How it all started
I did my undergraduation from Georgia Tech and after working for a year in London, I moved to India in the summer of 2011 to work for an Academy Award winning Visual Effects Studio in the capacity of a Production Coordinator. After about a year of working for the studio, I felt the time was ripe for me to start thinking about my future and it was then that I decided to pursue MBA and sit for the GMAT. So, after a lot of deliberation, I finally sat down to study in March 2012. GMAT attempt: 1
I have always been an academically inclined student and have always come top of my class. Hence, I did not think GMAT would be much of a problem. Even though I am not a native speaker, I have a firm command over English and seeing that it was the Verbal section that scared most when it came to GMAT, I thought GMAT won't pose much of a problem. Also, I had taken Calculus I, II, III in college and aced all three of them so I was very confident of the Quantitative section as well. But to my horror, what three me off the most about GMAT was the time management. I, like most of South-Asian students, am accustomed to an exam pattern in which I decide the pace with which I solve the questions. Hence, learning to adapt to an exam in which the exam dictated my pace was something I was not prepared for. I gave my diagnostic and I remember scoring a 570 and I was quite crestfallen. And I believe this was the moment that shaped my first GMAT attempt. I was so flustered by GMAT that I decided to beat it by throwing everything at it. I got my hands on all the material I could - from Kaplan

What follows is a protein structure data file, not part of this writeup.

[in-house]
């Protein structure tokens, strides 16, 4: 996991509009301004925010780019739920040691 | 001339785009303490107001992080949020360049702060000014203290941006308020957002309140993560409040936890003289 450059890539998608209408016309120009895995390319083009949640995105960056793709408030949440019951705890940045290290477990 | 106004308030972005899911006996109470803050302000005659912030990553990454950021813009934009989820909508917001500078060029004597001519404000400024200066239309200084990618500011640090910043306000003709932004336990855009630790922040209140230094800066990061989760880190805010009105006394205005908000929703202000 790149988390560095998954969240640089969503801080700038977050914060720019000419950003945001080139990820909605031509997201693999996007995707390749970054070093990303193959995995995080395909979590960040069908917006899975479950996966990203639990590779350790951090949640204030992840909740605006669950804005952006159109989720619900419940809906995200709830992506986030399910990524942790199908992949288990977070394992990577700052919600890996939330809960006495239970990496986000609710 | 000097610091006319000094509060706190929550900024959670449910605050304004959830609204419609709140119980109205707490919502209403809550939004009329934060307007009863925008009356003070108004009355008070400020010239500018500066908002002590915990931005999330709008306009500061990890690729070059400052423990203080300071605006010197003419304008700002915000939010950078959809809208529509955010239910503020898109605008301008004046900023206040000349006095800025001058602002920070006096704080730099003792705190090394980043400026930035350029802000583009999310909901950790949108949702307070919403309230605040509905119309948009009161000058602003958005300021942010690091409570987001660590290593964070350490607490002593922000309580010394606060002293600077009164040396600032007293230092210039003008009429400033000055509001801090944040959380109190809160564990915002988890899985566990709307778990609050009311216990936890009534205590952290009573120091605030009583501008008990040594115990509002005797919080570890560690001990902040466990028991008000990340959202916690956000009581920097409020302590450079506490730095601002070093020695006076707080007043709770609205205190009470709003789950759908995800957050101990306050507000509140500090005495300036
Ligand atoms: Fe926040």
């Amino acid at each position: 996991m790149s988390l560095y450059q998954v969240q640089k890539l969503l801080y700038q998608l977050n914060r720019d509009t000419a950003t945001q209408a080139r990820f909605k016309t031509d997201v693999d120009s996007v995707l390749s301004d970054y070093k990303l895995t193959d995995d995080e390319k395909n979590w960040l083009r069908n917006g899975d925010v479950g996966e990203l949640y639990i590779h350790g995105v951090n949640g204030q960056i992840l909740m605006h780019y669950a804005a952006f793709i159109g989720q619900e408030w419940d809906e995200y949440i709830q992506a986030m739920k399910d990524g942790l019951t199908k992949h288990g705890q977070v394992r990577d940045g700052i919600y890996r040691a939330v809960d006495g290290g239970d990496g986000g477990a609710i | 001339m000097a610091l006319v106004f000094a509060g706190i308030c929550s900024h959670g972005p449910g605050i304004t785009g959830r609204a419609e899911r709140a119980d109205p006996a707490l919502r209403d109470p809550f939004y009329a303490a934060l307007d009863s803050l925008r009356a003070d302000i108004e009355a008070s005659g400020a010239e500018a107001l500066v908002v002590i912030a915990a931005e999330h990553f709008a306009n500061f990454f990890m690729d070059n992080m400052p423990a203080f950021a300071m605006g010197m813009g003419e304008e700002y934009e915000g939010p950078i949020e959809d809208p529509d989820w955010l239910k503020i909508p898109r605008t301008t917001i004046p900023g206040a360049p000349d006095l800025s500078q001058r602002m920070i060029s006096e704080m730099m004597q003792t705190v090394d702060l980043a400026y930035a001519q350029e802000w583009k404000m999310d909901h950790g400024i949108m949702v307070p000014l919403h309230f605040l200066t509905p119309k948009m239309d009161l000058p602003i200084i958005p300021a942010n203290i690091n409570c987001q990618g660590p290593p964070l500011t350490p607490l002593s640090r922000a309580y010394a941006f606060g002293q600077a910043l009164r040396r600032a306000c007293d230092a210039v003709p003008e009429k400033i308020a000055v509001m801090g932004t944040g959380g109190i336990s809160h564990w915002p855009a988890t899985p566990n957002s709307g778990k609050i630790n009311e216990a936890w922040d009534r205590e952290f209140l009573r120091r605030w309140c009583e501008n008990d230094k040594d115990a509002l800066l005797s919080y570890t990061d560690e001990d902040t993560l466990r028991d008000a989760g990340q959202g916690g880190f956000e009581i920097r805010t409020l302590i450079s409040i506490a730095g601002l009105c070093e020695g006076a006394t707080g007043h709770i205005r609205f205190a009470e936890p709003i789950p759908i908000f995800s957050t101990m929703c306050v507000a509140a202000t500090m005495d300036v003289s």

, Princeton to Manhattan - I solved them all. I also remember taking all the tests I could. Furthermore, I started solving the questions on the forums of this website. What this resulted in was that everytime I sat to write a test, I kept coming across questions I had already solved and knew the answers to. Hence, even when I was scoring in the range of 720 - 780 on all my tests (Manhattan, GMAT Prep, Kaplan